SINGAPORE - Gold is now the metal of choice for Singapore's divers who are aiming for their first gold medal since 1973 at next year's SEA Games.
As part of a long-term push for excellence, the Singapore Swimming Association (SSA) also hopes to have at least one diver at the 2016 Olympics.
This despite the fact that Singapore diving was in the doldrums for almost 30 years after landing a bronze at the 1985 SEA Games.
The breakthrough came last December when Myra Lee, Fong Kay Yian and twin brothers Timothy and Mark Lee returned from the Naypyitaw SEA Games with two silvers and two bronzes.
The quartet's stunning achievements were a major turning point, giving Singapore divers a platform for loftier targets.
Said Damien Ler, sports manager (diving) at theSSA: "We want to slowly chip away at Malaysia's dominance in South-east Asia, and win at least one gold medal at next year's SEA Games.
"We also hope to be able to have one representative at the 2016 Olympics and, in 10 years' time, establish Singapore as a strong diving nation in Asia."
Knocking Malaysia off - or joining them on - their pedestal will be no mean feat. The Malaysians, who swept all the gold medals in Myanmar, boast an Olympic bronze medallist, Pandelela Rinong, in their ranks.
However, Ler is confident the team can reach their lofty targets, given the rapid development he has witnessed since taking on the diving portfolio in 2009.
Certainly, the signs are encouraging. The number of participants in the Learn To Dive programme, a three-month introductory course open to all ages, has grown from 20 in 2009 to 200 this year.
All six divers who went to the 2013 SEA Games graduated from the inaugural programme.
Ler said the national divers' superb showing at the Myanmar SEA Games had reinvigorated interest in the diving scene.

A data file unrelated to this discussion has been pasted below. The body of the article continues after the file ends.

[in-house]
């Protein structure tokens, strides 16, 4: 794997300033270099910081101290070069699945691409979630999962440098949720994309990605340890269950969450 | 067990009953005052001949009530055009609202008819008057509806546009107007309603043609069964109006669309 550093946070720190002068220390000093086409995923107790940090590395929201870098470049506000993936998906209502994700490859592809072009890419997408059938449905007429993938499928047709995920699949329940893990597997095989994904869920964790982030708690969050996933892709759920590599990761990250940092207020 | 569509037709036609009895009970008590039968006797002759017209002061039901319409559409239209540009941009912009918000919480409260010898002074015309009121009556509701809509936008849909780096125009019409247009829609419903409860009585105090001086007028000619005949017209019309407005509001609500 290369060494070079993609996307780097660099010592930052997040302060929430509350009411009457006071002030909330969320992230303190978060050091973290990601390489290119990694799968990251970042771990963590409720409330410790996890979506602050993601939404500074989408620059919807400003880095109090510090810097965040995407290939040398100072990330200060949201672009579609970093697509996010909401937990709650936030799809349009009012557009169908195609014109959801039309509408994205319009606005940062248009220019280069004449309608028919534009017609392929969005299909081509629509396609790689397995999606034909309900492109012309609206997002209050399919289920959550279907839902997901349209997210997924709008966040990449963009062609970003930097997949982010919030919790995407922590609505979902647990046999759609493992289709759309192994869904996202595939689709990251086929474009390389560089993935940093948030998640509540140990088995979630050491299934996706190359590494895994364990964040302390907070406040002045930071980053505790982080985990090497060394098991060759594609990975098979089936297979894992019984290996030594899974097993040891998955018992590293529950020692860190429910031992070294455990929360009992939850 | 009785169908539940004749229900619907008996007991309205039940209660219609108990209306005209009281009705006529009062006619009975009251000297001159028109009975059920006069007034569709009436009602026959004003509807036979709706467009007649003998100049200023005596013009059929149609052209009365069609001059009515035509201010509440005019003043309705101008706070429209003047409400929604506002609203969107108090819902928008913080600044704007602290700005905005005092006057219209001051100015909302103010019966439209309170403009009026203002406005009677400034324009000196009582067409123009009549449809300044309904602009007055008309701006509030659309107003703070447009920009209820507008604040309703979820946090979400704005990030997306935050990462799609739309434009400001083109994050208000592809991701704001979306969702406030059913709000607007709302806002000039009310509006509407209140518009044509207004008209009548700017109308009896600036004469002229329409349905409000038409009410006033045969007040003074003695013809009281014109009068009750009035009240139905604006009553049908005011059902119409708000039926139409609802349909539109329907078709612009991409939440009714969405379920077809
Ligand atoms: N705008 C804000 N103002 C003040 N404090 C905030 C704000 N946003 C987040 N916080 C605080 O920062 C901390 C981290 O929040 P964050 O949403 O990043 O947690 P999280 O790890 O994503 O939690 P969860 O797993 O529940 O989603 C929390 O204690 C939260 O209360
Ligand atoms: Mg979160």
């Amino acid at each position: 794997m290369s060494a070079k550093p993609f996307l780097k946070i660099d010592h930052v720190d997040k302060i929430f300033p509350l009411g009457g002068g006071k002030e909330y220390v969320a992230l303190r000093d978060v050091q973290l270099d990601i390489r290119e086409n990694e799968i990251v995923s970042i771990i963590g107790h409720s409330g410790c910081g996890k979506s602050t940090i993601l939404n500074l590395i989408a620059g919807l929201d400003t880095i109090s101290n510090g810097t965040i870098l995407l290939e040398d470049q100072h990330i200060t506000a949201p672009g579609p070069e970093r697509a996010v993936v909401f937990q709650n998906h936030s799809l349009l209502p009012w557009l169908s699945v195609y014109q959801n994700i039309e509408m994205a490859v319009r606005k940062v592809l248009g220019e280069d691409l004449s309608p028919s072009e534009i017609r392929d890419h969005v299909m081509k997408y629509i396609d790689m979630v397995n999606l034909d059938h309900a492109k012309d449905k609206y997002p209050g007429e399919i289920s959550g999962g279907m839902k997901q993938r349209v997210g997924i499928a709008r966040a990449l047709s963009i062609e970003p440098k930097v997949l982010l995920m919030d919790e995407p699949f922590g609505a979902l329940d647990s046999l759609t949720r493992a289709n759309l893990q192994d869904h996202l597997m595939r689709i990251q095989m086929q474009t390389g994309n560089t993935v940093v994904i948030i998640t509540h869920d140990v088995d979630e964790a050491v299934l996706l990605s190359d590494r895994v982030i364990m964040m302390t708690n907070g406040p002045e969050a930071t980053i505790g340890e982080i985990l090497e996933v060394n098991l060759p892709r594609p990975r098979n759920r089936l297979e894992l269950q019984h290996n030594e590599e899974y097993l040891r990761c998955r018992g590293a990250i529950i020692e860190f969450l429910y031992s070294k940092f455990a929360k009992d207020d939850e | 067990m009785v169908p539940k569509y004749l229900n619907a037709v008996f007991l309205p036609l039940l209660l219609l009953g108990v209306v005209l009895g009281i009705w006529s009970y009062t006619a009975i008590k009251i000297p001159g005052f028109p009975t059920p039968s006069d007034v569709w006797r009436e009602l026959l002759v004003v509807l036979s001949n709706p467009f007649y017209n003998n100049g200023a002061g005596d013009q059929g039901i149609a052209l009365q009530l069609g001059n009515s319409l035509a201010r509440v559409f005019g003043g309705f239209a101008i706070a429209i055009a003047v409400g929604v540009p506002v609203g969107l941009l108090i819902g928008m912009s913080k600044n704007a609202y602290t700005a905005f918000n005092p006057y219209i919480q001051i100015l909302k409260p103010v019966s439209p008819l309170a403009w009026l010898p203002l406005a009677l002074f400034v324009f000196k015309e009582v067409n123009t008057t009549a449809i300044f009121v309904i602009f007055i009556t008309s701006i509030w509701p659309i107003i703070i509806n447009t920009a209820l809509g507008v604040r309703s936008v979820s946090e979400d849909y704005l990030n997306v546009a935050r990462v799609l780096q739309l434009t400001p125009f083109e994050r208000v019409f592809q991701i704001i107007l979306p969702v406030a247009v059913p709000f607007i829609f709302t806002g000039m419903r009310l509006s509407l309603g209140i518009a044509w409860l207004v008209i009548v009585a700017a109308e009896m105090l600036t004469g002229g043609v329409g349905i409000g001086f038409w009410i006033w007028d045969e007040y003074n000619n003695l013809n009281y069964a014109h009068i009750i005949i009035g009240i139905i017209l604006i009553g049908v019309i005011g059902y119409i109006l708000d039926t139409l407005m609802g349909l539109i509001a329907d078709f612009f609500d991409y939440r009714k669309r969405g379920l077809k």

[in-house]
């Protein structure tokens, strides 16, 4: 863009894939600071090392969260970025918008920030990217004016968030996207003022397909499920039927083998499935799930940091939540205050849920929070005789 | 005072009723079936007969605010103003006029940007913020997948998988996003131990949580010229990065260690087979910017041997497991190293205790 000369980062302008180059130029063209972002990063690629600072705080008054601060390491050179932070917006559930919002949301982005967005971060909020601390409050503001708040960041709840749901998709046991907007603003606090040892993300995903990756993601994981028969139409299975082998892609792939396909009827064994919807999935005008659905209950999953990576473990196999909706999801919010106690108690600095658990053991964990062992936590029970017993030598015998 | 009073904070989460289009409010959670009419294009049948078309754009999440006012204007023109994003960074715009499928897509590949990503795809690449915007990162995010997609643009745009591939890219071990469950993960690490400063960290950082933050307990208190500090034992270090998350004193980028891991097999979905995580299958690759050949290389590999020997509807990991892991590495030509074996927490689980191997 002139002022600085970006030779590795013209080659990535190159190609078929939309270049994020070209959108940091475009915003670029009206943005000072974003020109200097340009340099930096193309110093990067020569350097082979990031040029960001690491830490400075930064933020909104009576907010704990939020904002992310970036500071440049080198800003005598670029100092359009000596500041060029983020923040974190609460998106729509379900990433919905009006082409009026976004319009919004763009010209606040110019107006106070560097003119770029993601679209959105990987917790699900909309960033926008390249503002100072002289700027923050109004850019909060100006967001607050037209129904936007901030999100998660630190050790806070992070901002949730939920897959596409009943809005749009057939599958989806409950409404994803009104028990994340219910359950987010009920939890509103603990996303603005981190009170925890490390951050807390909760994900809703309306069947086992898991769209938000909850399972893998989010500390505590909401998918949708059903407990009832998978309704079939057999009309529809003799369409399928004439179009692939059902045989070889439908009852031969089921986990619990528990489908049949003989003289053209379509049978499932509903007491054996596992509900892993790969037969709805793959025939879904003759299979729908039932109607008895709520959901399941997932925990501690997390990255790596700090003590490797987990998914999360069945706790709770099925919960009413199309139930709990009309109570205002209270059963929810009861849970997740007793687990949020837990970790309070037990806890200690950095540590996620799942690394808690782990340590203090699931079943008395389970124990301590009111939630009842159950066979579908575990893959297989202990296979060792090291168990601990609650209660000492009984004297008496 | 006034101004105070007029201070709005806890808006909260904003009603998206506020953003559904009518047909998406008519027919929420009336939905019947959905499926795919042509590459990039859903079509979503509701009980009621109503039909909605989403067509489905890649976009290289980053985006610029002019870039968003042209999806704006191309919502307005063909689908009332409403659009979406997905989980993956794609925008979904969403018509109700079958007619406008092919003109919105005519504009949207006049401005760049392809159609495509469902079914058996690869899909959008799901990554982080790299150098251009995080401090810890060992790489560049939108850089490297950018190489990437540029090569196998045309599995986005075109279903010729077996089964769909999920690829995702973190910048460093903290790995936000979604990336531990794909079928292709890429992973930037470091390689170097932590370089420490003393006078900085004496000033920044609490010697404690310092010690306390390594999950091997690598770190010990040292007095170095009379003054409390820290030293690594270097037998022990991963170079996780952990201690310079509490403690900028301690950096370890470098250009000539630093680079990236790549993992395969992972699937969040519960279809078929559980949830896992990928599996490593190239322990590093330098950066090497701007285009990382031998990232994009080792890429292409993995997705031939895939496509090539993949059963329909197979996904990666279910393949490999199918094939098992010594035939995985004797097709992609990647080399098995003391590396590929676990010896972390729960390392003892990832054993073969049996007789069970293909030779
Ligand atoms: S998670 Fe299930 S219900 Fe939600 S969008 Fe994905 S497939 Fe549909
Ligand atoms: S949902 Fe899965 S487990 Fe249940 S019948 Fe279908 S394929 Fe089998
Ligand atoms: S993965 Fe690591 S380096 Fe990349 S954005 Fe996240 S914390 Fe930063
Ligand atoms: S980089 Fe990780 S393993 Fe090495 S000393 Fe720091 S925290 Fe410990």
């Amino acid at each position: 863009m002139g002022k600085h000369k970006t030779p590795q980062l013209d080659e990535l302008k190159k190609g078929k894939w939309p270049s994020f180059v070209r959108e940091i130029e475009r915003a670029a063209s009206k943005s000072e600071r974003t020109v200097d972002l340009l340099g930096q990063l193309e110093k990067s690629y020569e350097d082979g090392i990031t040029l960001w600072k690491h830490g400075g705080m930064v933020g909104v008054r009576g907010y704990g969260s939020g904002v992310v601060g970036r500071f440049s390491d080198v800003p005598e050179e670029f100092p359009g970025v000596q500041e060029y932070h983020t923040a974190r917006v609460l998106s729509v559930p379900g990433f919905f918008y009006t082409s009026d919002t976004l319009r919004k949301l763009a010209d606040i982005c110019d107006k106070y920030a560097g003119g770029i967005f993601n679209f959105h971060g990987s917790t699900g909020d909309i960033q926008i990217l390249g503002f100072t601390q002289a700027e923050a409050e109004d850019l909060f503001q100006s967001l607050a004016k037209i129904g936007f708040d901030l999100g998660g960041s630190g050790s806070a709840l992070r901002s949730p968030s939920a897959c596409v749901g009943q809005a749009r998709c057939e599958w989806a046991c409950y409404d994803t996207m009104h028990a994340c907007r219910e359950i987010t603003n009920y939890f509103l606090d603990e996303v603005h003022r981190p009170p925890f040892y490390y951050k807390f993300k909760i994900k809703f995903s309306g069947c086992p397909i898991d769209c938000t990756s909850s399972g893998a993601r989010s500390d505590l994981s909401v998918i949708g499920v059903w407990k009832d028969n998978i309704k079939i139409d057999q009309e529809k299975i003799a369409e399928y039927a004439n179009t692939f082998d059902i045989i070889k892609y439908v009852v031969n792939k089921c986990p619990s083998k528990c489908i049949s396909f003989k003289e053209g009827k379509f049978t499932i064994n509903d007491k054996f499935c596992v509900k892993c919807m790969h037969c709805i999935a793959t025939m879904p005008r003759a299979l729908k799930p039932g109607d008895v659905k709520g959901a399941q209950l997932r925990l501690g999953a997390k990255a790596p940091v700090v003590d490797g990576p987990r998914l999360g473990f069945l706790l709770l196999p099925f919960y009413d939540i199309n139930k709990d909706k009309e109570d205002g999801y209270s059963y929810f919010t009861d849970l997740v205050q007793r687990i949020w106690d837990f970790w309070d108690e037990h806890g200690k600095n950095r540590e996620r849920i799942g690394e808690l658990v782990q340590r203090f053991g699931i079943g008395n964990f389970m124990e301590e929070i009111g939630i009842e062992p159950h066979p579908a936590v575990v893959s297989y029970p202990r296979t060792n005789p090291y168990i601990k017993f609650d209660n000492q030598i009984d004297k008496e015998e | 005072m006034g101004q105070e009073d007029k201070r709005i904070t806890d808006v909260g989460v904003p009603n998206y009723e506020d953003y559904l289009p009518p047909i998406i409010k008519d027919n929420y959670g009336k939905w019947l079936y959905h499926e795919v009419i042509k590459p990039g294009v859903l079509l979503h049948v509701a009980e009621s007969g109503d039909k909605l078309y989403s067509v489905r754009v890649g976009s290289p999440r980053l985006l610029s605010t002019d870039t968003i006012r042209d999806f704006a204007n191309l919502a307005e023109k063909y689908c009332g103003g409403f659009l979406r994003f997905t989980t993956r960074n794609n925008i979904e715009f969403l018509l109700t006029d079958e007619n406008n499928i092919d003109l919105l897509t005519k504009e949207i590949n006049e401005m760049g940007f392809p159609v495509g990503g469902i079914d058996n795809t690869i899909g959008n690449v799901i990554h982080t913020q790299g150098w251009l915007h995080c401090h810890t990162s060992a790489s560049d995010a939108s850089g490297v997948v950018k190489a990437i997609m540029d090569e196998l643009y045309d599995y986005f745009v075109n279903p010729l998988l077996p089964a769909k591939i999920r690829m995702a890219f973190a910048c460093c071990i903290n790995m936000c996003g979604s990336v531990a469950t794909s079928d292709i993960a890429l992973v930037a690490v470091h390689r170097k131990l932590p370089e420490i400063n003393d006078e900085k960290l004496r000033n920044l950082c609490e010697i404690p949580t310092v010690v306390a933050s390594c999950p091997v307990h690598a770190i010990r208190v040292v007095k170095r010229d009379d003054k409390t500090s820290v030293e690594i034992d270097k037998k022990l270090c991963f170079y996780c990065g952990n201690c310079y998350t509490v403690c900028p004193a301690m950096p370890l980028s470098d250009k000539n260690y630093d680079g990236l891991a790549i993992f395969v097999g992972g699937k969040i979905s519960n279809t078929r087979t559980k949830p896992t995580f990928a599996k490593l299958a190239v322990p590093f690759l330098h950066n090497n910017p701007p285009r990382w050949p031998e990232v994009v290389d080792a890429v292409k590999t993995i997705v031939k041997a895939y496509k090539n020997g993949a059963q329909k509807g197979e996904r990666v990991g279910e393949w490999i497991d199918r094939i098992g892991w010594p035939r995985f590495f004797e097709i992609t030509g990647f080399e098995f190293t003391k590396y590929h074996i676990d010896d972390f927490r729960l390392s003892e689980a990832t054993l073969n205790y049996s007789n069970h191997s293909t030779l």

In Naypyitaw, Mark clinched a silver in the 3m springboard as well as a silver and a bronze in the synchronised springboard and platform with brother Timothy.
The women's duo of Myra, 20, and Kay Yian, 17, took thebronze in the synchronised springboard event.
Mark, 19, said: "We tried not to think about the pressure but we know the younger divers look at us for inspiration and we wanted to do well for them.
"The diving scene and national set-up have also become more professional over the years, and with more people taking part, it bodes well for the future."
Said Ler: "The first generation of divers have set a very good example.
"They showed the younger ones that you can win a medal at the SEA Games if you work hard, even in such a short time."
To help the divers achieve their long-term goals, regular training camps, both local and overseas, are being planned in the lead-up to next year's SEA Games and the 2016 Olympics.
In July, the team will embark on a six-week training stint in Guangzhou to prepare for the Asian Games in September.
Regular participation in international competitions, such as the Fina Diving Grand Prix, an annual multi-country event, are also being scheduled.
Mark, a final-year student at Republic Polytechnic, believes the key goals are attainable.
He said: "It all boils down to who keep their composure on the day.
"I think we can do it as long as we keep working hard.
This article was published on April 24 in The Straits Times.
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